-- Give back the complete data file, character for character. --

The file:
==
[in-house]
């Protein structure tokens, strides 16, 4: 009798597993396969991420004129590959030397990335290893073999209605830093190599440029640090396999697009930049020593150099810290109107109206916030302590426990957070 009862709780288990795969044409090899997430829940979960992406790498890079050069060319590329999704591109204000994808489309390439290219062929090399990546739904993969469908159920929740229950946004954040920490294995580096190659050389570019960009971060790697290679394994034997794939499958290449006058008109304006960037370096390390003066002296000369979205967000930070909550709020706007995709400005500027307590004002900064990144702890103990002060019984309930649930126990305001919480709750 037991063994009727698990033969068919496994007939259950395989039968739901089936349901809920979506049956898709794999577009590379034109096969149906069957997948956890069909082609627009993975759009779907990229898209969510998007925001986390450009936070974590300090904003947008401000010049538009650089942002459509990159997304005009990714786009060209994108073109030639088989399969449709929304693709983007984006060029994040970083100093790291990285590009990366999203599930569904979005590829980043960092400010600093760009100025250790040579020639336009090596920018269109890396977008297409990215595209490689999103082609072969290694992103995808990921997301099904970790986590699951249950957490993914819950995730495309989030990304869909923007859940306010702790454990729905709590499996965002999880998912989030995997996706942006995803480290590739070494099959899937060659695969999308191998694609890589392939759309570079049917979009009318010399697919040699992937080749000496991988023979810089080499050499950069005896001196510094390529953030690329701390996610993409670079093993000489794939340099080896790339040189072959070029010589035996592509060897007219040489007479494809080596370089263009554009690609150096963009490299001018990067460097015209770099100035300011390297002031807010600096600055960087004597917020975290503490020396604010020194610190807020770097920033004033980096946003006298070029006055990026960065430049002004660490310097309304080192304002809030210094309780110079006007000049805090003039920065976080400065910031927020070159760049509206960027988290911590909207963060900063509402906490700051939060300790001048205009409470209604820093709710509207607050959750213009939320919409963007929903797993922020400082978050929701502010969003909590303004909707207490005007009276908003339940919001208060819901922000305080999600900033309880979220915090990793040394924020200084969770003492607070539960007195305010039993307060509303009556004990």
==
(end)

[in-house]
């Protein structure tokens, strides 16, 4: 009798597993396969991420004129590959030397990335290893073999209605830093190599440029640090396999697009930049020593150099810290109107109206916030302590426990957070 009862709780288990795969044409090899997430829940979960992406790498890079050069060319590329999704591109204000994808489309390439290219062929090399990546739904993969469908159920929740229950946004954040920490294995580096190659050389570019960009971060790697290679394994034997794939499958290449006058008109304006960037370096390390003066002296000369979205967000930070909550709020706007995709400005500027307590004002900064990144702890103990002060019984309930649930126990305001919480709750 037991063994009727698990033969068919496994007939259950395989039968739901089936349901809920979506049956898709794999577009590379034109096969149906069957997948956890069909082609627009993975759009779907990229898209969510998007925001986390450009936070974590300090904003947008401000010049538009650089942002459509990159997304005009990714786009060209994108073109030639088989399969449709929304693709983007984006060029994040970083100093790291990285590009990366999203599930569904979005590829980043960092400010600093760009100025250790040579020639336009090596920018269109890396977008297409990215595209490689999103082609072969290694992103995808990921997301099904970790986590699951249950957490993914819950995730495309989030990304869909923007859940306010702790454990729905709590499996965002999880998912989030995997996706942006995803480290590739070494099959899937060659695969999308191998694609890589392939759309570079049917979009009318010399697919040699992937080749000496991988023979810089080499050499950069005896001196510094390529953030690329701390996610993409670079093993000489794939340099080896790339040189072959070029010589035996592509060897007219040489007479494809080596370089263009554009690609150096963009490299001018990067460097015209770099100035300011390297002031807010600096600055960087004597917020975290503490020396604010020194610190807020770097920033004033980096946003006298070029006055990026960065430049002004660490310097309304080192304002809030210094309780110079006007000049805090003039920065976080400065910031927020070159760049509206960027988290911590909207963060900063509402906490700051939060300790001048205009409470209604820093709710509207607050959750213009939320919409963007929903797993922020400082978050929701502010969003909590303004909707207490005007009276908003339940919001208060819901922000305080999600900033309880979220915090990793040394924020200084969770003492607070539960007195305010039993307060509303009556004990």